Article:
Most clinically approved large biotherapeutics are monoclonal antibodies (mAbs), primarily belonging to immunoglobulin G subclass-1 (IgG1) and, to a lesser extent, IgG2 and IgG4. Glycosylation is the main source of post-translational heterogeneity of mAbs, impacting their drug therapeutic mechanism of action (MOA). Glycosylation is also one of the critical factors in drug product solubility, kinetics, stability and efficacy. Thus, monitoring glycan critical quality attributes (CQAs) is an essential part of any biopharmaceutical development. The binding affinity of an IgG to its cellular Fc receptor (FcR) depends on both its IgG subclass and Fc domain glycosylation pattern. Since composition of the N-glycans also correlates to the Antibody-Dependent Cellular Cytotoxicity (ADCC), the glycosylation pattern needs to be monitored for consistency in potency and efficacy. This applies for the original mAb biologics as well as biosimilars. In this chapter, we present a truly novel way to assess the variances in mAb glycoforms using FcγRIIIa-based affinity chromatography. First, a brief overview of the Fc receptor function is presented. Then, the principle of FcR-based affinity chromatography is explained including how this column’s potential to analyze a variety of mAbs according to their N-glycan content is highly selective and robust. Finally, we provide examples of the FcR column’s potential to improve analytical characterization of mAbs with practical applications such as effective cell line screening, monitoring of glycoengineering, process development and process control in manufacturing.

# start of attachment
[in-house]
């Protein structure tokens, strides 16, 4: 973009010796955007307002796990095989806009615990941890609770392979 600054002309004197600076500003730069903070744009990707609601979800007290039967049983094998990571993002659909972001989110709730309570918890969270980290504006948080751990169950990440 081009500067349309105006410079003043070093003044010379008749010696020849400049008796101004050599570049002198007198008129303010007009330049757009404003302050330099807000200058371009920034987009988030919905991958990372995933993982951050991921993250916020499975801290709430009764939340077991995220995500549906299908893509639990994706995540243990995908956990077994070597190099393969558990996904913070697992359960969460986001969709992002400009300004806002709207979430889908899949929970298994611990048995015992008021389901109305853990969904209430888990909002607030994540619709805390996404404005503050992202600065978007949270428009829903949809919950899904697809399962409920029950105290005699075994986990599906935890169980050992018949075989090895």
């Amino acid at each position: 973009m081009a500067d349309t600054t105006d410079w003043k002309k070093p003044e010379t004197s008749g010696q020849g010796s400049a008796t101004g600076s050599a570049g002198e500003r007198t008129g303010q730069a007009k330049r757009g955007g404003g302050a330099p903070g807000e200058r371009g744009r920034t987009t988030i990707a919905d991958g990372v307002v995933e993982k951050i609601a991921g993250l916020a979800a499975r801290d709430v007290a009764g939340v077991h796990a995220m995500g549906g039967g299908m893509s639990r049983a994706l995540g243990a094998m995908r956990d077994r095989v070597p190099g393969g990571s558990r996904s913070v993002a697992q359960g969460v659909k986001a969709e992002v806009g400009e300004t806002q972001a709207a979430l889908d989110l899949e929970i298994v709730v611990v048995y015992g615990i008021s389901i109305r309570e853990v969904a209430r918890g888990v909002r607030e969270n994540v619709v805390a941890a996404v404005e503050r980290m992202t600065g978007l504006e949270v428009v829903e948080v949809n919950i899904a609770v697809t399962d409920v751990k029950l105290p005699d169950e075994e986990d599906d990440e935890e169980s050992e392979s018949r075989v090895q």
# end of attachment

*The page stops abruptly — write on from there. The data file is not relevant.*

Part of the book: Monoclonal Antibodies